Friday, October 28, 2011

Planes, Trains and Automobiles - Paris and Beyond

Le Train Blue Gare de Lyon Paris
Photo Karen F. Rose

Getting there

One of the highlights of our trip was taking the high speed train (TGV) from Paris to Avignon. The restaurant Le Train Blue is located in the station and was built as part of the 1900 Paris exhibition (same as the Eiffel Tower) and was located at the Gare de Lyon to showcase the best of Paris... The ceiling has 41 paintings of places you visit by train. 
Look closely, can you catch a glimpse of Coco Channel, Brigitte Bardot or Dali seated at one of the tables? They were once frequent patrons of the this restaurant. 


Fast forward to the Avignon TVG station where I saw no paintings hanging on the walls, but the station is a work of art itself, with sleek modern high speed trains that will spirit you to Paris at speeds of 185 miles per hour.


Travelers at TGV Avignon
Photo Karen F. Rose
Automobiles
May I just say that part of the art of driving in France is mastering roundabouts....? For those of you who live in the Midwest, where there are wide streets and large avenues and may not be familiar with this free flow of traffic concept, let's just say that instead of a four way stop you enter the outer lane of the circle and pray that someone will let you exit when you need to!!!
I think in Provence, there were roundabouts at every intersection.
Concept Car Art
photo Karen F. Rose
Automobiles
Much to my husband's regret, this was not our rental car while we were traveling but is a work of "car art" in a Paris showroom.


Planes - Waiting to board a plane in Jacksonville International airport, you notice the large mural at the end of the terminal, 
Art at the Jacksonville International Airport
Terminal
Photo Karen F. Rose


Can't help wondering, "That guy must be flying first class cause he will never fit in a coach seat. Don't you just love that image!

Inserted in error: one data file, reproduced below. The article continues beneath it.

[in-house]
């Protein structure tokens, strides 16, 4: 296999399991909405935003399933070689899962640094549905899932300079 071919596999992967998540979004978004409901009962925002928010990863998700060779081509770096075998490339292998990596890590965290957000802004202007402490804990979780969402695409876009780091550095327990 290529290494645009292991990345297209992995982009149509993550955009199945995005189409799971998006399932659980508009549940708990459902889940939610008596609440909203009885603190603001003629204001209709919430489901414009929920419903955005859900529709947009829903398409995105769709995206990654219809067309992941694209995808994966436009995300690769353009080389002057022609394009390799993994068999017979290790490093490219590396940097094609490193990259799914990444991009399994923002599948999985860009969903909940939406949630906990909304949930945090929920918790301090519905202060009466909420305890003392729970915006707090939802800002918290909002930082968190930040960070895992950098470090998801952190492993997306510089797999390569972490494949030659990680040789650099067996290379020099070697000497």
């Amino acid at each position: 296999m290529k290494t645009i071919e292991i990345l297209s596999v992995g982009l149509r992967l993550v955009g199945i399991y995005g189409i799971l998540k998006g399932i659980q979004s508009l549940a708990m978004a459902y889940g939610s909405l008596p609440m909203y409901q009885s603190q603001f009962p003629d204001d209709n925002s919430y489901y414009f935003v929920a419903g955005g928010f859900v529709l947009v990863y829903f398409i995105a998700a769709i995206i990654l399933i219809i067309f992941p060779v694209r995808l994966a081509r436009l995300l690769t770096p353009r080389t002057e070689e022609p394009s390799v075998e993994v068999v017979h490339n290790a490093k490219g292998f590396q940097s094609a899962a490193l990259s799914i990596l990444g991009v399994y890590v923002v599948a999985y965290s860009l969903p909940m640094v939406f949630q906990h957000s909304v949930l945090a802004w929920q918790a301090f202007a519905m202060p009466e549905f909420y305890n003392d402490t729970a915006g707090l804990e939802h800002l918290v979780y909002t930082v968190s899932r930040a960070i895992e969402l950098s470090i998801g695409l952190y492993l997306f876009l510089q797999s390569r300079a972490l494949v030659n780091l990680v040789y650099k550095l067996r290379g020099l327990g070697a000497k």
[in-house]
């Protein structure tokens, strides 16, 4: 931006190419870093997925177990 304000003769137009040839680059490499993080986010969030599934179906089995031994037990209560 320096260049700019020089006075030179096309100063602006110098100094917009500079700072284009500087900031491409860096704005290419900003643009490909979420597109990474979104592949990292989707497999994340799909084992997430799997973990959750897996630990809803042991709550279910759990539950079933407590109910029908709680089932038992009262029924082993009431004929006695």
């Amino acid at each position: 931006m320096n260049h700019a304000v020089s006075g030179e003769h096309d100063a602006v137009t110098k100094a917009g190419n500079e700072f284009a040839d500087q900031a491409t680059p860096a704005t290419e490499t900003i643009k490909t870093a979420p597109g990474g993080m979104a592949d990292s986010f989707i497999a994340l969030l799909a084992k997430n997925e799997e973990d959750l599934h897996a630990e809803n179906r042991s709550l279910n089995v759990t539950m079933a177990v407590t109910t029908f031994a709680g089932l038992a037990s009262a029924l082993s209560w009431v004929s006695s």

Must also say the art in the Atlanta airport international terminal that welcomes you as you come back to the states and head into customs and passport control is magnificent. What a Welcome Home!


My birthday trip was so memorable and as promised, if you are a subscriber to my blog and made a comment on these Paris and Beyond posts, I will put your name in a "beret" and choose a winner from all the names as a thank you to you for "contributing to my blog". So don't forget to subscribe!

Thursday, October 20, 2011

Rose Valland, a Heroine for Art

Plaque on the Jeu de Paume in Paris
Photo Karen F. Rose
As you walk around the Tuileries in Paris you can't help but notice the beautiful fountains and flowers, but on this day I was in search of a special piece of history.
On a wall outside the Jeu de Paume in the Tuileries Garden in Paris is a plaque honoring the art historian, member of the French Resistance and perhaps one of the most heroic French women during World War II, Rose Valland.
To honor Rose Valland

I had often asked, "How did the great works of art survive the destruction and the ravages of World War II"?  
The spellbinding documentary The Rape of Europa  and the book The Monuments Men by Robert Edsel tell the heroic story of Rose Valland and the Monuments Men. The plaque on the Jeu de Paume is in honor of Rose.


During the war, the Nazis stole art works from museums and private collections and stored them in the Jeu de Paume, and all the while, Rose secretly kept records.